Why Grandparents Lose Contact
The first section of the book is dedicated to helping grandparents avoid the behaviors that could lead to estrangement. Some grandparents are known for criticizing, for handing out unsolicited advice and for guilt-tripping. They crave control and overstep parental boundaries. They involve third parties in family disputes, and, possibly the most dangerous, they indulge their human need to be right. All of these are behaviors that can cause problems. "Certain folks are fighters and won't let things lie," Hoffman writes. "They are the ones who have the hardest time adapting to familial issues. . . . The ego takes over."
Even when grandparents have resolved to change their behavior, they may run into a roadblock. That roadblock is called, "Yes, but. . . ." Grandparents must learn to let go of the "but's," to make honest and unqualified efforts to change.
The best advice is offered by someone that Hoffman refers to as Grandma Gail. Grandma Gail calls her daughter-in-law the LAW. She understands where the power lies.
When It Doesn't Work
At this point maybe you are thinking that author Susan Hoffman is a real wimp. Think again. Hoffman, who sponsored a grandparents' rights bill that was passed in California, is no pantywaist. The next part of A Precious Bond deals with what happens if grandparents' best efforts don't prevent estrangement. The answer? To court we go.
While Hoffman admits that going to court for one's grandparents' rights is "adversarial," she also asks grandparents to think about the best interests of the child. If it is in a grandchild's best interests to have a grandparent's love, then perhaps the grandparent should be willing to fight to provide that love. Hoffman does advise that parents who exhibit a pattern of "blowing up and getting over it" should be given time to get over it before legal measures are taken. But, generally speaking, "the angry parent will remain the angry parent."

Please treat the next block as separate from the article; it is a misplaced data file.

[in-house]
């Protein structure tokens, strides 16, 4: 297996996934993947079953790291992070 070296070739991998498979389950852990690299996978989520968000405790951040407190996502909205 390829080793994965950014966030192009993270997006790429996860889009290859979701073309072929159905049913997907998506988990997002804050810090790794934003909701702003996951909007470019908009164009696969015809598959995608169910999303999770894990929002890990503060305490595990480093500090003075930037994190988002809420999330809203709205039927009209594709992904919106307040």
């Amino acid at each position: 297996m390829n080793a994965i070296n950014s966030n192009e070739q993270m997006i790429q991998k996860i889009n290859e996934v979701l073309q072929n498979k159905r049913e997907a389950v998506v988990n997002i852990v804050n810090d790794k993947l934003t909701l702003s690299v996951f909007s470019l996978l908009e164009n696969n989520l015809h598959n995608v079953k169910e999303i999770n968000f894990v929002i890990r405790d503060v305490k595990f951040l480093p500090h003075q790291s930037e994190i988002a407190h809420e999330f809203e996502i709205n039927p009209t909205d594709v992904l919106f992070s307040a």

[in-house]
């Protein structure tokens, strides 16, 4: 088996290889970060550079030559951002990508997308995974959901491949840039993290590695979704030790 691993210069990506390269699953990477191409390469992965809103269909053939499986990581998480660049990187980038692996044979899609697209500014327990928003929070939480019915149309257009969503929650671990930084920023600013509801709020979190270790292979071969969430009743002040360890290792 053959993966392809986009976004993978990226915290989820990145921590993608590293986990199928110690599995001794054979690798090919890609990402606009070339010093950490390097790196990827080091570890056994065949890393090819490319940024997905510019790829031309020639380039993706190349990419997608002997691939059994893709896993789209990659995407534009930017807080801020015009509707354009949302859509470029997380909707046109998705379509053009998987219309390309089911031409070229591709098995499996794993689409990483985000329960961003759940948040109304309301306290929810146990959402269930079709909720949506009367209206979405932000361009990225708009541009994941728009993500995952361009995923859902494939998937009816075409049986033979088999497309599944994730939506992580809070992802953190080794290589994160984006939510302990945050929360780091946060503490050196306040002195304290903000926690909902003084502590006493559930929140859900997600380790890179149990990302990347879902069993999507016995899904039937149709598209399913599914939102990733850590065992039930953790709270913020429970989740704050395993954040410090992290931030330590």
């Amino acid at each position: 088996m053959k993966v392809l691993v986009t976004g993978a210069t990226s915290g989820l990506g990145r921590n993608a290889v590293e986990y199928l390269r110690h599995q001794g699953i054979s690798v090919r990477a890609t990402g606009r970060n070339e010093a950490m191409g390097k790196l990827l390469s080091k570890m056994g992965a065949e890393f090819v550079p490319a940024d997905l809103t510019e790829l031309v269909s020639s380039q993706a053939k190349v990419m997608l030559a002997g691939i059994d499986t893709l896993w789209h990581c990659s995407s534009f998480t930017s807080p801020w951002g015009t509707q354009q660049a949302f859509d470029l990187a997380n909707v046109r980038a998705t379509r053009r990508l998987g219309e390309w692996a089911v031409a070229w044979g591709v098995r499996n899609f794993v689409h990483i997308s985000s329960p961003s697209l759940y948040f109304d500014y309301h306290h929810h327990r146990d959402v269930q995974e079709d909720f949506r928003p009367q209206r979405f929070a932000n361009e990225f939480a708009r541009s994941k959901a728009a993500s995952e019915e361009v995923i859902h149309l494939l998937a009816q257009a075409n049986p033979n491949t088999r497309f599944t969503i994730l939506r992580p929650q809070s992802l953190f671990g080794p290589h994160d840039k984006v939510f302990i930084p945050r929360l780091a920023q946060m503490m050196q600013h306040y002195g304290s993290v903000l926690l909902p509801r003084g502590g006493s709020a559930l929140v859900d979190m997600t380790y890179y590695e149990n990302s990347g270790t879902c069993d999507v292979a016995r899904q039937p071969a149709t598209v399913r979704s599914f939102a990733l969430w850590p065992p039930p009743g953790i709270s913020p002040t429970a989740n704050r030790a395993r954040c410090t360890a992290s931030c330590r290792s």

Hoffman has detailed advice for those grandparents who end up going to court. She warns about the financial burden of litigation, but has some strategies for reducing the cost. Paralegals can help with paperwork, and grandparents can represent themselves in court, an undertaking known as pro per or pro se. Hoffman's book includes a testimonial from a grandparent who won visitation by representing herself, so it is possible. Hoffman recommends that all petitions be supplemented with three items: a declaration, which is a narrative about the grandparent-grandchild relationship; a date log, which shows times spent with the child; and photographs, which document the presence of the grandparent in the grandchild's life. Photographs need to include both the grandparent and the grandchild. (Grandparents should make a habit of documenting their relationship with their grandchildren, even if they do not expect to lose contact. It's good insurance.)
Other helpful features include examples of court documents and opinions from family law attorneys. Hoffman includes a collection of letters from readers, along with the responses that she has written for Grand magazine. First person narratives are always interesting and helpful, as they provide graphic illustrations of some of the principles that Hoffman has been writing about.
The Bottom Line
If your relationships with the younger generation have been even a little bit rocky, A Precious Bond is good reading material for you. For grandparents who have already been denied contact with grandchildren, it is essential reading. Hoffman also has created a non-profit organization, Advocates for Grandparent Grandchild Connection, and she is actively involved in fostering support groups. Some of the members of her original support group in Corona del Mar appear in a documentary film, also called A Precious Bond.
I get many communications from grandparents who are estranged from their grandchildren, and most of them are desperate for help and advice. I now have a resource that I can feel good about steering them toward. Thank you, Susan Hoffman.